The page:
The study assessed the lifetime prevalence of comorbidity in forty three DSM III-R opioid and alcohol dependent patients. A total lifetime prevalence rate of 60.5% was found. The results are discussed axis wise and compared with previous relevant studies. There was no significant difference in comorbidity between the opioid and alcohol Dependent groups. Comorbidity on both Axis I and II were high, but there was no significant difference in the presence of Axis I disorders between patients with and without personality disorders. The paper also reports upon the temporal relationships amongst the co-occurring psychiatric disorders.
[ABSTRACT]   Full text not available  [PDF]  [PubMed]
  657 145 -
Psychoactive Substance Use Among Medical Students
RV Zulfikar Ali, GK Vankar
July-September 1994, 36(3):138-140
Using a standard epidemiological survey instrument for psychoactive drug use, 215 medical students in three classes were studied. One third of all students reported non-medical drug use. The substances ever used were: betel nut 13%, smokeless tobacco 3%, cigarettes 12%, alcohol 12.5%, cannabis 0.9% and benzodiazepines 3.7%. Last month use was reported for four substances and daily use was reported for cigarettes only (3.2%). Cigarette and benzodiazepine use mostly began after entry to medical college. Men and final year students had a higher prevalence of drug use.
[ABSTRACT]   Full text not available  [PDF]  [PubMed]
  470 120 -
Psychiatric Morbidity in College Students and Illiterate Youths
KN Rao, Shamshad Begum
July-September 1994, 36(3):141-144
The profile of psychiatric morbidity in university students in a general hospital psychiatric clinic was studied and compared with age matched illiterate youths. Students represented 5.1% of the clinic population and illiterate youths represented 3.1%. The majority of ill students were males, unmarried and from a rural area. In both groups 75% of cases sought medical help on their own, but 42% of students solicited psychiatric help directly, in contrast to 11% of illiterate youths. Students reported relatively high role specific stress factors. In contrast to results of student surveys and university health centers, we found an equal representation of psychoses and non-psychoses, a lower representation of problems of under achievement and no representation of alcohol or drug abuse.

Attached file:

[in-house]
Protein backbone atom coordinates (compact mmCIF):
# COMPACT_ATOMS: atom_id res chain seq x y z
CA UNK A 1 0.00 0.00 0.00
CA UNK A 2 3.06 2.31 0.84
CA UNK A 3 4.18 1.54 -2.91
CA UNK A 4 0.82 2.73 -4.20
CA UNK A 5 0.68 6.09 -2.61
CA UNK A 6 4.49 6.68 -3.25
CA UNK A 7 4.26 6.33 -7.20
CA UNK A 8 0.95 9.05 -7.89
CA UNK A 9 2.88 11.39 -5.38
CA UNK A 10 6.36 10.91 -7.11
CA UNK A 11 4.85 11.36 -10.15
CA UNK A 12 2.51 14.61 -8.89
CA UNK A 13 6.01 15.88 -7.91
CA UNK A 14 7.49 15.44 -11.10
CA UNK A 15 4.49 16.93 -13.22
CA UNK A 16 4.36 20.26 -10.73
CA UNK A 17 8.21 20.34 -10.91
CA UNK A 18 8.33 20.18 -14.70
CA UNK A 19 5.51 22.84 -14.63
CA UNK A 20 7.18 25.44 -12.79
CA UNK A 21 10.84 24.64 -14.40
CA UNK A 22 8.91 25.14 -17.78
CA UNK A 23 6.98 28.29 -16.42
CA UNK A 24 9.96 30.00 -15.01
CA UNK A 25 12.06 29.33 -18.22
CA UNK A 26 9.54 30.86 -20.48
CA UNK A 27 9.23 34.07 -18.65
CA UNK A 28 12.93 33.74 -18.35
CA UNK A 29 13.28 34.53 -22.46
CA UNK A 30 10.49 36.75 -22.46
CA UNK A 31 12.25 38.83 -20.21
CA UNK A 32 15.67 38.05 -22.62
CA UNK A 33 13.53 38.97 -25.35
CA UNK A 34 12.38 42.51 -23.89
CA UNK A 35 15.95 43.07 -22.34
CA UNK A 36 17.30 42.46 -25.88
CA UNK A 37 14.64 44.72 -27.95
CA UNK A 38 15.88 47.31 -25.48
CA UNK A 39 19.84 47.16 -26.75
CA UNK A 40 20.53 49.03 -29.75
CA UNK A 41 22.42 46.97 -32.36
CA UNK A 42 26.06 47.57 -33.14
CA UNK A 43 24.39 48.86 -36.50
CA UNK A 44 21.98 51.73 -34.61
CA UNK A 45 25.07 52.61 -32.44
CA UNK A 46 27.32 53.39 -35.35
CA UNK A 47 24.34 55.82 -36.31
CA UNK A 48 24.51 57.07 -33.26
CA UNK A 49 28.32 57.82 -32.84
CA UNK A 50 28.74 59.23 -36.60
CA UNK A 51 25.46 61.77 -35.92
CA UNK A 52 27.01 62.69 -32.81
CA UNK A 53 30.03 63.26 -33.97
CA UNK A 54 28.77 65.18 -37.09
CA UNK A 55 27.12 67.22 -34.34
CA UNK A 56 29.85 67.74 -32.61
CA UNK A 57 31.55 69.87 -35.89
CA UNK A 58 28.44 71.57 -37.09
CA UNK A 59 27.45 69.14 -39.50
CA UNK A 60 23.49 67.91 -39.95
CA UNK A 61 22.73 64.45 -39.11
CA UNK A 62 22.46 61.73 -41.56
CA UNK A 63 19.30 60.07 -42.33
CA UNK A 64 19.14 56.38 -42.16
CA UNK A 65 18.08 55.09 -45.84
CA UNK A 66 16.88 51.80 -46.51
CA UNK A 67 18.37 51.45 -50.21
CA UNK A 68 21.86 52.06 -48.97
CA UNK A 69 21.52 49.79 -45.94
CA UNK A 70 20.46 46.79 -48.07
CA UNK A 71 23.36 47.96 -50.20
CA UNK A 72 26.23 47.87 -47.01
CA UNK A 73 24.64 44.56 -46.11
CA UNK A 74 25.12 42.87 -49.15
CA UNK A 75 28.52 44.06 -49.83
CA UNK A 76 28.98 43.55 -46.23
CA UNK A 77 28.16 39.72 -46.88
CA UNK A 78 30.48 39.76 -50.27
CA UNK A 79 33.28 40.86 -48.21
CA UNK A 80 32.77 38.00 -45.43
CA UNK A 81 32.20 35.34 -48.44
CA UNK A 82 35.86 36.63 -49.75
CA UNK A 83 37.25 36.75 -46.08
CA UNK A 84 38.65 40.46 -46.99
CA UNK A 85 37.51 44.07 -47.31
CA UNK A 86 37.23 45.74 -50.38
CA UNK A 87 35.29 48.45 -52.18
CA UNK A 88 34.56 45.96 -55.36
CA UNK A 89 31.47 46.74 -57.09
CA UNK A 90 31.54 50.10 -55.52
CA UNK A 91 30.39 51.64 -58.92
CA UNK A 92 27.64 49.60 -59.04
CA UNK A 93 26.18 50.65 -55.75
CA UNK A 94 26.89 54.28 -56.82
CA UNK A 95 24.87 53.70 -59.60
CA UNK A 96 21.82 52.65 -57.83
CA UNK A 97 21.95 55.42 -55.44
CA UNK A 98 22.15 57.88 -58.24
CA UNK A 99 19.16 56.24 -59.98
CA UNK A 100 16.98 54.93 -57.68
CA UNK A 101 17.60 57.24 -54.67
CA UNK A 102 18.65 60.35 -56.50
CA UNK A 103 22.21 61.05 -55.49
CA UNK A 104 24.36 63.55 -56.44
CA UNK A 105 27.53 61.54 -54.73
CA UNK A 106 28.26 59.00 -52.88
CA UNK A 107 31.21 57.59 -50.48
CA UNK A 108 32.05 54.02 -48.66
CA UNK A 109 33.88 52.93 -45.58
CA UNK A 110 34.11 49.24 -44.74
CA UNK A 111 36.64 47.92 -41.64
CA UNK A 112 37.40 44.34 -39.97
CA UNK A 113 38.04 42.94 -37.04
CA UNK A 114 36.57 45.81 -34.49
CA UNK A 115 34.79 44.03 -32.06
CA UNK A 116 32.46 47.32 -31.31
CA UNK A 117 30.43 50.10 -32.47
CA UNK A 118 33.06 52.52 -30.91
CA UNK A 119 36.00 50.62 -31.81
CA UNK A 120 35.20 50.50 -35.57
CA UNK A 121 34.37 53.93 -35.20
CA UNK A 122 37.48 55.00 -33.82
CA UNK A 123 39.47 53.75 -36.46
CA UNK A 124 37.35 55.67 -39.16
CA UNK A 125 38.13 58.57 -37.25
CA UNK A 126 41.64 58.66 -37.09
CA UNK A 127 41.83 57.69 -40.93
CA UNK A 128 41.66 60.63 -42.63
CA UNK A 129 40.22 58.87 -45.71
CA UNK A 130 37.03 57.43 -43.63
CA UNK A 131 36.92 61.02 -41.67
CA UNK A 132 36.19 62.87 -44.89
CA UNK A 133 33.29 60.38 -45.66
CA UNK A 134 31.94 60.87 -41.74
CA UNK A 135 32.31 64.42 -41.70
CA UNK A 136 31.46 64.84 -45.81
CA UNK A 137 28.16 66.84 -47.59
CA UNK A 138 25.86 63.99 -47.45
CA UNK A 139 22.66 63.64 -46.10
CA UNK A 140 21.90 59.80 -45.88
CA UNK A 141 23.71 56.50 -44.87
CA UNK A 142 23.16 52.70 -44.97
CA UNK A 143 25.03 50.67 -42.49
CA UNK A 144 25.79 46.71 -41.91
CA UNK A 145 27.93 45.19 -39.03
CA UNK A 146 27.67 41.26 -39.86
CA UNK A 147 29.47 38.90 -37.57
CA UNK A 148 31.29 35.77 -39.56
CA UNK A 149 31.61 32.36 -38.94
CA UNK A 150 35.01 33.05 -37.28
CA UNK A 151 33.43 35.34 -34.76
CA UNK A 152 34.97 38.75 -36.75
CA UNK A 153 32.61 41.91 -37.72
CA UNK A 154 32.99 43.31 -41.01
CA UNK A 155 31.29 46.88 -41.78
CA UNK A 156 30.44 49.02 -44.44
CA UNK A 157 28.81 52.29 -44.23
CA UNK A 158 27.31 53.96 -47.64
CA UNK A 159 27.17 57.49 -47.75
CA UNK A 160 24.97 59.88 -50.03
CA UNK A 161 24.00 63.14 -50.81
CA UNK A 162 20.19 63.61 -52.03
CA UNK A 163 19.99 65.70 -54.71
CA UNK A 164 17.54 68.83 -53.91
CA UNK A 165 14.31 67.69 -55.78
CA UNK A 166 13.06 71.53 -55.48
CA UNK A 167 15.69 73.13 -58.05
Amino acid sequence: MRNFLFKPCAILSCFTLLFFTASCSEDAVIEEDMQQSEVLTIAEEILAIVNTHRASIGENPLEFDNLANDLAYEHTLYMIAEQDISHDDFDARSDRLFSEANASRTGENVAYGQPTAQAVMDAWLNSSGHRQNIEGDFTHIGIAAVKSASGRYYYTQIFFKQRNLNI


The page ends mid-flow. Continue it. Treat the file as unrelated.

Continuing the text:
[ABSTRACT]   Full text not available  [PDF]  [PubMed]
  478 90 -
Physical Harbingers of Relapse in Schizophrenia
TN Srinivasan, TR Suresh, Vasantha Jayaraman, Peter M Fernandez
July-September 1994, 36(3):147-148
This is a case report of a patient with schizophrenic disorder, followed up prospectively over a period of six years through four episodes of illness. Her experience of a focal physical symptom as a consistent prodromal feature of each relapse forms the focus of the report as such a clinical phenomenon has not been recorded before. The possible reason for such presentation and the value of identifying the prodromal symptoms in the control of relapse are discussed.
[ABSTRACT]   Full text not available  [PDF]  [PubMed]
  481 58 -
Transient Release Reflexes in Catonic Schizophrenia
Saji S Damodaran, Vinod K Sinha
July-September 1994, 36(3):145-146
This case report describes the presence of grasp reflex and palmomental reflex as a state dependant phenomenon in a 23 year old patient with catatonic schizophrenia. A transitory disturbance of frontal lobe function is proposed as the probable mechanism. The need to study the release reflexes as an effort to delineate a neurological "sub group" of schizophrenia is suggested.
[ABSTRACT]   Full text not available  [PDF]  [PubMed]
  470 48 -
Where Do We Go from Here?
K Kuruvilla
July-September 1994, 36(3):101-102
Full text not available  [PDF]  [PubMed]
  292 41 -
News & Notes
Chittaranjan Andrade
July-September 1994, 36(3):149-149
Full text not available  [PDF]
  271 40 -
Index - Subject & Author

July-September 1994, 36(3):199-204
Full text not available  [PDF]
  137 25 -

July-September 1994, 36(3):150-150
Full text not available  [PDF]
  140 21 -